Eyes on the Street: A Safer Walk to Transit By Sheepshead Bay Road
A DOT safety project in Sheepshead Bay is in effect after a rocky path to implementation that was slowed down by local Council Member Chaim Deutsch and Community Board 15.
The project includes two new pedestrian spaces: one on E. 15th Street linking bus riders to the subway entrance, and another claimed from a former slip lane off E. 17th Street onto Sheepshead Bay Road.
The project also speeds up the B36 bus by straightening out its route. Instead of detouring from Avenue Z to the subway station on Sheepshead Bay Road, the bus now stays on Avenue Z [PDF].
The elimination of bus turns at intersections with lots of people on foot will also reduce dangers for people on foot.
If the project had been implemented sooner, it might have saved the life of 62-year-old Eleonora Shulkin, who was struck and killed by a bus driver making a turn along the detour by the subway station last December. DOT had presented the plan several months earlier but withdrew it in response to opposition from CB 15 and Deutsch.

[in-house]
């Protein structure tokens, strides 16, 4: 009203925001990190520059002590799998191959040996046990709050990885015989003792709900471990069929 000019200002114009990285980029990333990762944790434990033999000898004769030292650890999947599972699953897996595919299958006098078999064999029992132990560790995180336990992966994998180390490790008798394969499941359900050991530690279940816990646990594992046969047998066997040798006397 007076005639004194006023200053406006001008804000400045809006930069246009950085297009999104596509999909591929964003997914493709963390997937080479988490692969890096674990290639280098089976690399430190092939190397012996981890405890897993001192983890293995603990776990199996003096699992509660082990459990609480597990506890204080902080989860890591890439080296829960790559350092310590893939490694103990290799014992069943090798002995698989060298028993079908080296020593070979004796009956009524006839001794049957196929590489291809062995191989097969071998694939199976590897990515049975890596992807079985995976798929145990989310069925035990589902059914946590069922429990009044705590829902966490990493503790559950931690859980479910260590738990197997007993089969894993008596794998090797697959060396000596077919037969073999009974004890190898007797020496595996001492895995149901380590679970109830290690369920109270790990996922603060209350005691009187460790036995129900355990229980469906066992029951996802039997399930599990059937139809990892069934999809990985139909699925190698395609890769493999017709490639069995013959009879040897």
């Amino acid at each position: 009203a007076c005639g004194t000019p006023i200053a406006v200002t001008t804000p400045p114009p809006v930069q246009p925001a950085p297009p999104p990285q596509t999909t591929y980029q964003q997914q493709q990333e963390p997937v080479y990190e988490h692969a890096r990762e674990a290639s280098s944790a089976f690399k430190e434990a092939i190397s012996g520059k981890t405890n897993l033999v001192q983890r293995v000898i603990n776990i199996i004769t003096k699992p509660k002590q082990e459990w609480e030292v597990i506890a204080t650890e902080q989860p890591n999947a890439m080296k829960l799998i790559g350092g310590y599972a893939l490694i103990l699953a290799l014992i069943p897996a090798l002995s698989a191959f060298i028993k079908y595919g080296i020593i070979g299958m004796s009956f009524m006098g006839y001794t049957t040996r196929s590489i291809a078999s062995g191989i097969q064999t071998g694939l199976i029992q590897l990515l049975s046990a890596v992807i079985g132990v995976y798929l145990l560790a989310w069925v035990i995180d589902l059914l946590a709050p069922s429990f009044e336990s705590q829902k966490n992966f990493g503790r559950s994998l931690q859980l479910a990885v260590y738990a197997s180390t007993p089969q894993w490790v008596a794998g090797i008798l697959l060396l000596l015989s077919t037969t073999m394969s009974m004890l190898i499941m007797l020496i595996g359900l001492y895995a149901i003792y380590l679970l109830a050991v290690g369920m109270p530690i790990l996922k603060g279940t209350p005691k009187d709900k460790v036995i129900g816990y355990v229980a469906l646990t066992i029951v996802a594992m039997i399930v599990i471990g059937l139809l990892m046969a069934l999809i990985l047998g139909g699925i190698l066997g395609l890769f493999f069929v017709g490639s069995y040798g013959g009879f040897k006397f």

After Shulkin’s death, CB 15 and Deutsch remained opposed, while DOT insisted on moving forward with implementation.
East 15th Street and Avenue Z are both priority streets in the city’s Brooklyn pedestrian safety action plan because of high injury rates. Between 2009 and 2013, 74 people were injured within the project area, according to city crash data.
Before the changes were implemented, Sheepshead Bay Road was a chaotic mess, with buses, pedestrians, and livery drivers all competing for road space outside the station. The rerouting of the B36 and elimination of westbound car traffic between Jerome Avenue and E. 15th Street has reduced conflicts and created safer walking conditions on the blocks by the subway.